and

For Trajectory Rollout:
max_vel_x_iteration = min(max_user_vel_x, current_vx_from_odom + acc_limit_x * sim_time) for

As such, there shouldn't be a limit on the maximum velocity the base can achieve. Also, if you were running the planner in an environment that has obstacles, the longer sim time could result in more trajectories being in collision, especially those simulated with higher velocities. The base_local_planner is, admittedly, a bit simplistic in how it decides whether a trajectory is valid. It just checks if it collides with an obstacle at any point... even if that point is far enough away for the robot to stop before the collision. A couple of questions:

1) Have you tried running your test in an environment without obstacles? That should, for testing purposes, eliminate the worry that some trajectories are being detected as in-collision.

2) Are you sure that the planner is receiving odometry information from your base and that this information is correct? This could be another reason that the base doesn't achieve max velocity as it takes the current velocity of the robot and acceleration limits into account.

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The environment is completely clear of obstacles. Also, the odometry topic that move_base is looking at is receiving the proper twist messages. This twist is calculated based on the rotation of the wheels and is fairly accurate in real-world application.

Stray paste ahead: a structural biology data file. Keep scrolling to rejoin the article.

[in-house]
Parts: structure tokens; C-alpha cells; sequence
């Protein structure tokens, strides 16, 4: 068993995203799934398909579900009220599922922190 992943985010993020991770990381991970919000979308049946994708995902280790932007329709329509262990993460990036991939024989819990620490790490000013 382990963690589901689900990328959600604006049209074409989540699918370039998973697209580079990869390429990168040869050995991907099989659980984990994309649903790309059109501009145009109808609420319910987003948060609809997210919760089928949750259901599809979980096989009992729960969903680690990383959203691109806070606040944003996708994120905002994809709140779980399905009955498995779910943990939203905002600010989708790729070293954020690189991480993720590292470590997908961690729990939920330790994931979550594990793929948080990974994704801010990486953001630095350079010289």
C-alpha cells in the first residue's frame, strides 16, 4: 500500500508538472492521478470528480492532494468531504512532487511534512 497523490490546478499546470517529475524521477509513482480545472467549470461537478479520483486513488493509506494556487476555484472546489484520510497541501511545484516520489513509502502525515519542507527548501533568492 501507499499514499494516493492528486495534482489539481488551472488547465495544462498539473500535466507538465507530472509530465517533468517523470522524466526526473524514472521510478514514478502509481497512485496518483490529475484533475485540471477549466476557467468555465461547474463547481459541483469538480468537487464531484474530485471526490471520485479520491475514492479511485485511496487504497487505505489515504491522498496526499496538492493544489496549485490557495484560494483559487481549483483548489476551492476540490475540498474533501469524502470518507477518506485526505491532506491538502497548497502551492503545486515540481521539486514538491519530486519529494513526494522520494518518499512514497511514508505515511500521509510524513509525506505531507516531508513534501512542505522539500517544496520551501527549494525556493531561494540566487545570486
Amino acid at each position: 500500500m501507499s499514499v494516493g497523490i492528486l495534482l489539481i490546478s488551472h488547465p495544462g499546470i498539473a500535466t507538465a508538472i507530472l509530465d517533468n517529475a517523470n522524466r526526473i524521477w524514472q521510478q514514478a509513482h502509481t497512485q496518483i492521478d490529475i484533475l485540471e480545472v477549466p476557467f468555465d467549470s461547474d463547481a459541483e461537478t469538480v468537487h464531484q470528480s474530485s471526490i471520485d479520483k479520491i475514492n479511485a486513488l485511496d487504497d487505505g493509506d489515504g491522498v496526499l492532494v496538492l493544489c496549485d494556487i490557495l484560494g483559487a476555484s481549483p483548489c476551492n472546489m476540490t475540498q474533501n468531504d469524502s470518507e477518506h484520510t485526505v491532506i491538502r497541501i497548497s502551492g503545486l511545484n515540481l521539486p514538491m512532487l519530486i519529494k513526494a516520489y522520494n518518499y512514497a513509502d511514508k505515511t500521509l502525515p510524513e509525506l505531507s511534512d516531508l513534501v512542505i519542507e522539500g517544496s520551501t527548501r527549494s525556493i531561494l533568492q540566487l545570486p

DimitriProsser gravatar imageDimitriProsser ( 2011-11-23 03:45:26 -0500 )edit
What I don't understand is the fact that it moves slower when I increase sim_time, and accel_limit_x seems to have no effect. Based on the above equation, this doesn't make much sense.
DimitriProsser gravatar imageDimitriProsser ( 2011-11-23 03:46:33 -0500 )edit
I even tried running this test in Gazebo, using base_pose_ground_truth for the most accurate odometry possible.
DimitriProsser gravatar imageDimitriProsser ( 2011-11-23 03:49:03 -0500 )edit
Hmmm... that is indeed strange, especially since I really did just go into the code for the equation. I'll try to take a look at things in more detail, run some tests of my own, and get back to you. It might take until Monday though because I've got a plane to catch for Thanksgiving weekend.
eitan gravatar imageeitan ( 2011-11-23 04:07:19 -0500 )edit

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Asked: 2011-11-23 02:59:09 -0500

Seen: 4,330 times

Last updated: Dec 01 '11